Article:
back to the Black Table
               
  THE ROAD TO TURDUCKEN, PART 2.  
   
   
 

The second day of the journey to the heart of turducken is one of brutality and strife, a far cry from the homey warmth of stuffing smells and southern comfort foods.

Be warned, weary cook. The path ahead will be lined with gizzards and innards. It is a road paved in blood and juices. As we venture onward in our quest for turducken, in search of the riddle behind Sonya Thomas' eyes, the images will grow increasingly graphic. You will rip bone from flesh and slice away the very sinews that hold a living thing together, leaving behind huge lumps of meat and nothing more. But through this primal darkness shines a light. That deconstructed chicken, duck and turkey will be molded in a new, glorious visage called turducken.

Turducken is not for the weak of heart, in more ways than just cholesterol, but fear not, concerned traveler -- you are not alone. No, you are not alone. Turducken's popularity is surging, which shouldn't come as a shock, considering the "more is more" mentality that has emerged in the last two decades.

The New York Daily News reported that online sales of the holiday item at Houston-based Cajun Stuff are up 33% this year and the word is getting around. Three years ago, according to Lycos, "turducken" was a mere blip on the radar, regularly beaten by searches for "stuffing recipes." But now, turducken is a holiday tour-de-force, the third most-searched-for holiday item in 2003, trailing only "turkey" and "fried turkey" in the Thanksgiving holiday category.

Without further ado, it's time to baptize the dawn with blood.

The Three Wise Birds.

As the name implies, to make a turducken, you will need a turkey, duck and chicken. Depending on the amount of time you have and number of countries that are coming over, you can go as high as 30 pounds for the turkey and make a monster that makes Dom DeLuise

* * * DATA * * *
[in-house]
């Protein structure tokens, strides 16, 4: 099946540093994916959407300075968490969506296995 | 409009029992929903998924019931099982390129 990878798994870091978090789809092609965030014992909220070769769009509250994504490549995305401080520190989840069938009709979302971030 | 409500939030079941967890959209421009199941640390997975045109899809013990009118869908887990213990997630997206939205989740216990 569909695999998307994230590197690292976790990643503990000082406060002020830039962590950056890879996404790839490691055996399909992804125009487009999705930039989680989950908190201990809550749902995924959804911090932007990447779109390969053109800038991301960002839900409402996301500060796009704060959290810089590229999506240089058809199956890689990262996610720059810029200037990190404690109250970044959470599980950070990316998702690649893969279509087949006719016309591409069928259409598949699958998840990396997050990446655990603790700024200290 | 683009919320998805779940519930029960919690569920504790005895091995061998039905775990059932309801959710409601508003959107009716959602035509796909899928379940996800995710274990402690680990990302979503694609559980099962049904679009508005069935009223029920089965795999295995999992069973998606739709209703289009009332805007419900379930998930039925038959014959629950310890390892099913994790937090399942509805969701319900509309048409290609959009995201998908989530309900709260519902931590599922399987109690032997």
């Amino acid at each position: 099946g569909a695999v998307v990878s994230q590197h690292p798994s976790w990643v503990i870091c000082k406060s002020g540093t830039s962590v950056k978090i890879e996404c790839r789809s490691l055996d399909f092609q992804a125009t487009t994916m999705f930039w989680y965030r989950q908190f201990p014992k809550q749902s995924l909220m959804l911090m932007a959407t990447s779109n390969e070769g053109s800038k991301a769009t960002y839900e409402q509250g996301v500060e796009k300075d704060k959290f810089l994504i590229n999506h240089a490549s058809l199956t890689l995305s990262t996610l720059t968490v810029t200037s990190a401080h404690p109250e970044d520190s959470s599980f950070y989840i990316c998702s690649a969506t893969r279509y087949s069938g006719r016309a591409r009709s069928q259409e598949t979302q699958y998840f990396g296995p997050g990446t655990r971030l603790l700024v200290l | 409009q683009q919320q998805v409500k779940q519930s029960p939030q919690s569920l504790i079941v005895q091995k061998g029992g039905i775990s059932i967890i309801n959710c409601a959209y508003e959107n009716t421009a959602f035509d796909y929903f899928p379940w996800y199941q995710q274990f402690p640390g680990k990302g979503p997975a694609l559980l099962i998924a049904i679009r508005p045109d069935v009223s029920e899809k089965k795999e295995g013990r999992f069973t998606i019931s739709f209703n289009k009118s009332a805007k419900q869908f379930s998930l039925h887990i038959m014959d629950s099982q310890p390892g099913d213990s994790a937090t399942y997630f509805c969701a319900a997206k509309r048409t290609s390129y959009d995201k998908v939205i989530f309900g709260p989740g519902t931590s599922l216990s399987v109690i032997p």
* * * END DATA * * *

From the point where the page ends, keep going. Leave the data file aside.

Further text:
look like Michael J. Fox. In this case, the following were used:

The Meats.

In order to stuff that chicken inside a duck and then stuff that inside a turkey, you will have to remove all those pesky bones. This process will be extremely time consuming and messy. In the

 
  end, your kitchen will look like the bar scene in Goodfellas, when Joe Pesci and Robert DeNiro take out Billy Batts and get blood all over Ray Liotta's nice new floor. To fully wack and hack these birds, make  
 

sure you have the proper equipment.

The Tools.

With your tools assembled and your meats defrosted, remind yourself that the things you see are impossible to un-see once you've seen them and make sure those knives are razor sharp. It's go time.

 

 
 

I'll Take Your Skeleton Out For $100, Alex.

Deboning an animal can be hard, especially if that animal is alive in your trunk, pounding on the inside of the hood to escape, forcing you to pull over along some deserted road in upstate New York and finish the job. Luckily, supermarkets sell dead, flash frozen birds, thereby eliminating your need for a baseball bat, hammer or handgun, which is a disappointment, really. And while each of the birds has a distinct

 
 

taste, they share a common skeletal structure, which means the same deboning technique applies to all of them, give or take a few pounds. In this case, we will start with the chicken, so no one can tell if we messed up too badly. One final thought: They call it "butchering" for a reason.

Goodbye Chicken, Hello Ribcage.
1.
Taunt the thawed chicken and whisper insane shit into where its head used to be, just to scare it. 2. Cut a long slit directly down the spine and 3. flay open the flesh alongside the ribcage on one side. 4. Move to the other side of the chicken, cutting alongside the

 
 

ribcage, using your fingers and the small knife to scrape the meat from the bone. Roar like a lion and pee on your own couch, to mark your turf.

The Thigh Bone's Connected to the Wet Thing.
With the ribcage exposed, it's now time to move to the lower part of the chicken and rip out those pesky bones in the legs, which 1. you

 
  can see highlighted in white. 2. The first bone you want to remove is connected to the ribcage, which will leave you the drumstick bone, which is highlighted and pointed out. Cutting out these bones is not as easy as it looks because animals have tendons, which look like shoelaces and are very hard to cut. 3. Keep yanking on those bones, screaming and hacking at the tendons until you tear them out of the bird. 4. Once this happens, drink the blood, say a silent devotional to  
 

Cthulhu and tuck all the meat back inside the drumstick, so the neighbors don't get suspicious.

BOOM! Chicken's Gonna Feel That in the Morning.